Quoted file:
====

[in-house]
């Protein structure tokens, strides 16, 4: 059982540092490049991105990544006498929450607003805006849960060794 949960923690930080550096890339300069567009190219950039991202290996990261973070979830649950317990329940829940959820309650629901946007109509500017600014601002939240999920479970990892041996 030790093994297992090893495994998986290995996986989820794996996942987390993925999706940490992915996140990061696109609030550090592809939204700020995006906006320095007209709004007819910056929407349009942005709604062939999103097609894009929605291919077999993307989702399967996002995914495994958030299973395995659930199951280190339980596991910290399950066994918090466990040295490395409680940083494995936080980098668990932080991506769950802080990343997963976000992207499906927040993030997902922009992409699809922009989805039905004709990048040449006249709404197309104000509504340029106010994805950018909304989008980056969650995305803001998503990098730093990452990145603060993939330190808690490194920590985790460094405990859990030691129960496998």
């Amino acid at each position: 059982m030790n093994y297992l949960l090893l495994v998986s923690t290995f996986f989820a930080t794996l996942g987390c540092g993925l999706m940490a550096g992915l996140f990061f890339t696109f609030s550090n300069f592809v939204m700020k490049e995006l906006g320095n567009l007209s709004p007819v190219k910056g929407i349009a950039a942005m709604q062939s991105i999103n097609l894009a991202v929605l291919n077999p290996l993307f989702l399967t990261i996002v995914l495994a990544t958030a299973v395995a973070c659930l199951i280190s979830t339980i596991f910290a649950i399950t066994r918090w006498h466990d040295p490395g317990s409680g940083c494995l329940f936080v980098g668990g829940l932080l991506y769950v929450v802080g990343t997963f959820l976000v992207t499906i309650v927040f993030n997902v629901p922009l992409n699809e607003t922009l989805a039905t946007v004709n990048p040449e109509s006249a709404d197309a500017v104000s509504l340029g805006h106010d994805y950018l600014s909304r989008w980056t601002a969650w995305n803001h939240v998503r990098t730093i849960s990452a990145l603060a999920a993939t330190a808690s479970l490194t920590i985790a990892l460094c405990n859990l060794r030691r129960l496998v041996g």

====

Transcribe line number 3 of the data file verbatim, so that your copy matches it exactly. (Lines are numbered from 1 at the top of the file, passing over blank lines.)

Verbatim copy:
């Amino acid at each position: 059982m030790n093994y297992l949960l090893l495994v998986s923690t290995f996986f989820a930080t794996l996942g987390c540092g993925l999706m940490a550096g992915l996140f990061f890339t696109f609030s550090n300069f592809v939204m700020k490049e995006l906006g320095n567009l007209s709004p007819v190219k910056g929407i349009a950039a942005m709604q062939s991105i999103n097609l894009a991202v929605l291919n077999p290996l993307f989702l399967t990261i996002v995914l495994a990544t958030a299973v395995a973070c659930l199951i280190s979830t339980i596991f910290a649950i399950t066994r918090w006498h466990d040295p490395g317990s409680g940083c494995l329940f936080v980098g668990g829940l932080l991506y769950v929450v802080g990343t997963f959820l976000v992207t499906i309650v927040f993030n997902v629901p922009l992409n699809e607003t922009l989805a039905t946007v004709n990048p040449e109509s006249a709404d197309a500017v104000s509504l340029g805006h106010d994805y950018l600014s909304r989008w980056t601002a969650w995305n803001h939240v998503r990098t730093i849960s990452a990145l603060a999920a993939t330190a808690s479970l490194t920590i985790a990892l460094c405990n859990l060794r030691r129960l496998v041996g």